Figure 1: Kidney biopsy: (a) and (b): hematoxylin and eosin stain showing acute tubular necrosis ((a) ×20; (b) ×40). (c) and (d): kidney biopsy showing significant hemosiderin deposition, as highlighted by positive Perls staining ((c) and (d) ×20).

Magnetic-resonance imaging of the liver showed iron overload, evaluated at 230 mg/mL. Perls staining of the explanted heart and a biopsy of the heart allograft were negative. Assessed retrospectively, the patient received 240 red blood cell units, that is, ~72 L of blood units, during the stay in hospital and during the bleeding episodes. In addition, before the heart transplant, the patient had experienced hemolysis induced by the biventricular-assist device; that is, lactate dehydrogenase levels were increased, haptoglobin levels were undetectable, and fragmented erythrocytes were observed on blood smears. Between the initial admission and transplantation, his hemoglobin level ranged between 7 and 10 g/dL despite massive transfusion and recombinant erythropoietin support.

At 3 months after heart transplantation, iron chelation was started. At 6 months after transplantation, ferritin level was decreased to 3,165 ng/mL and transferrin saturation was 81%. Soluble transferrin receptor was also decreased to 1.56 mg/L. Kidney function was slightly improved, and the patient only required one dialysis session per week instead of three. However, the patient died six months later from septic shock.

3. Discussion

AKI is frequently observed after heart transplantation and is mainly related to acute tubular necrosis. This was the case in our heart-transplant patient, who had suffered from several hemodynamic insults. However, surprisingly, pathological examination of the kidney biopsy revealed the presence of hemosiderin deposition that may have contributed to the acute tubular necrosis and AKI. Hemosiderin deposition in the kidney has been described in different types of chronic hemolytic anemia, such as autoimmune hemolytic anemia, paroxysmal nocturnal hemoglobinuria, and sickle-cell anemia [24], as well as hemochromatosis. Intravascular hemolysis can also occur after cardiac-valve replacement and residual valvular regurgitation or a perivalvular leak and is a well-known complication from mechanical circulatory-support devices [5].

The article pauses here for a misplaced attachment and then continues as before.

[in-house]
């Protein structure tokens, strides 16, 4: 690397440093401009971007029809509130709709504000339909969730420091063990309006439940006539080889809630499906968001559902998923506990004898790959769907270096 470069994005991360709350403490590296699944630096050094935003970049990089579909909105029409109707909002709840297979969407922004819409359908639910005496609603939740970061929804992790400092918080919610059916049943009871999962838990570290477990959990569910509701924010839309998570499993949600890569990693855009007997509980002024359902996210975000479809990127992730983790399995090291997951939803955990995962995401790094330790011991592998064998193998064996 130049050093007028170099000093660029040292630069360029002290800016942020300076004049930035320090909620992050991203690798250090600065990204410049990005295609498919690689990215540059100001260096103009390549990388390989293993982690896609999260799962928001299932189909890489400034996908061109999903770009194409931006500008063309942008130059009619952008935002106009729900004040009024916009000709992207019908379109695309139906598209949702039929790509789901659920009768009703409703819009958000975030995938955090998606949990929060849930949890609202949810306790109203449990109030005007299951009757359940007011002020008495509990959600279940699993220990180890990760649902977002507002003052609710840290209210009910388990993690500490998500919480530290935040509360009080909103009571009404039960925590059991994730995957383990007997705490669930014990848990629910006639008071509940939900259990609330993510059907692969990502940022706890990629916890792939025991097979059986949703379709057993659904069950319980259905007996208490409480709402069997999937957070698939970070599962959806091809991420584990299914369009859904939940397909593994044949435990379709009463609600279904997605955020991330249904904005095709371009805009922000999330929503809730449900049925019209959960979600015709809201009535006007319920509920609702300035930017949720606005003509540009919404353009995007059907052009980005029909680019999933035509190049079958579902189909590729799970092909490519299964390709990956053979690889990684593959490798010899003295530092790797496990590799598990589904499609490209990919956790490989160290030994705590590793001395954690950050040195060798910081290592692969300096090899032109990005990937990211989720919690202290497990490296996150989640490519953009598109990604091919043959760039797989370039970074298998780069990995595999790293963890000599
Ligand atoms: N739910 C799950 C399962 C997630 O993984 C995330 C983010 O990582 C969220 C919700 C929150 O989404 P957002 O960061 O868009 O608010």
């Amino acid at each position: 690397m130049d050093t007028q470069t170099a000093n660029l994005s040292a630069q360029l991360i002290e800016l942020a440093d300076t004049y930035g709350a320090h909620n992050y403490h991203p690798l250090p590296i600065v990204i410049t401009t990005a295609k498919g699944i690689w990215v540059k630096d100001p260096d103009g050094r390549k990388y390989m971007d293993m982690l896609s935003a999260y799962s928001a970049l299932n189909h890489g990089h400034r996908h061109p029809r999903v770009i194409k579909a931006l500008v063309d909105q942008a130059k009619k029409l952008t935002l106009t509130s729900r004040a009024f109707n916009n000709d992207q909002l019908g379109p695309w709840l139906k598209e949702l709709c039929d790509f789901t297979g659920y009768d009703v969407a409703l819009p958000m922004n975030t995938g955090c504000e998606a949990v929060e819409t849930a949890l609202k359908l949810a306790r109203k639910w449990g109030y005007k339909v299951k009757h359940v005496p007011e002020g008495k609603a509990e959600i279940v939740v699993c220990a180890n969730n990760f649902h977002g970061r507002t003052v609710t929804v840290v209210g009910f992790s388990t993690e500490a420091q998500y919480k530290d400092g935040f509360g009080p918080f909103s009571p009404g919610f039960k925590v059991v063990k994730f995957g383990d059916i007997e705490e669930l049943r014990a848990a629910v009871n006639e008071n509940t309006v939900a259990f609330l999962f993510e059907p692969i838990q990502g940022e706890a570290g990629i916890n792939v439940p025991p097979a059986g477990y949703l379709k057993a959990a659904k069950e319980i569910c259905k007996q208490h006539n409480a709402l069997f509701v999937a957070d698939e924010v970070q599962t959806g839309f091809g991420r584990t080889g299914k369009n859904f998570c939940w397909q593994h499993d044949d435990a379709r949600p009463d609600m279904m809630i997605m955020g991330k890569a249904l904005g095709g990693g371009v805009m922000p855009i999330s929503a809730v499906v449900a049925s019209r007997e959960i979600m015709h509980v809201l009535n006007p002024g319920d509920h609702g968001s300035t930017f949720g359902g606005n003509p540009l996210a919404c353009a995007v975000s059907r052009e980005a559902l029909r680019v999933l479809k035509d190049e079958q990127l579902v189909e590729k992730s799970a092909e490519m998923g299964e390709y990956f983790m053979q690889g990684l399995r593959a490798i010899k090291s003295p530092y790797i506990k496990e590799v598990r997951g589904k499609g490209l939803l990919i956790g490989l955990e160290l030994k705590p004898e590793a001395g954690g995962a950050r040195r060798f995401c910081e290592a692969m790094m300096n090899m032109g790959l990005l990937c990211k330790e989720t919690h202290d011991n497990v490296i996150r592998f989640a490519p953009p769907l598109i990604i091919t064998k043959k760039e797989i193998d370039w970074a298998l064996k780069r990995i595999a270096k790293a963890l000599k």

During hemolysis episode, the hemoglobin alpha-beta dimers are released from the red blood cell. They are then filtered by the glomerulus and taken up by renal proximal tubular cells where they are degraded [4, 6]. The free chelated iron is stored as hemosiderin in the lysosomes. In case of hypovolemia, accumulation of hemosiderin can induce acute tubular necrosis and acute renal failure [4, 6]. Hypothesis for heme-induced nephrotoxicity is its lipophilic, oxidant, proinflammatory, and apoptotic properties. Mitochondria seem to be vulnerable to heme-mediated toxic effect [7].

In this reported case, the iron overload was caused by massive transfusions and intravascular hemolysis induced by the biventricular-assist device, which may have contributed to kidney failure. Hence, in patients that receive a massive transfusion and/or who have a mechanical circulatory-support device, iron levels should be assessed regularly and iron chelation should be proposed if necessary. According to the patient’s medical history before transplantation, hemosiderin deposition should be suspected in those that have a heart transplant and present with prolonged AKI after transplantation.

Conflicts of Interest

The results presented in this paper have not been published previously in whole or in part.

Authors’ Contributions

Marie Larcher collected the data and wrote the paper. Audey Delas did the pathological analysis. Clément Delmas took care of the patient before heart transplantation. Camille Dambrin performed the heart transplantation. Olivier Cointault and Arnaud Del Bello did the posttransplant follow-up. Nassim Kamar participated in the patient’s follow-up and wrote the paper.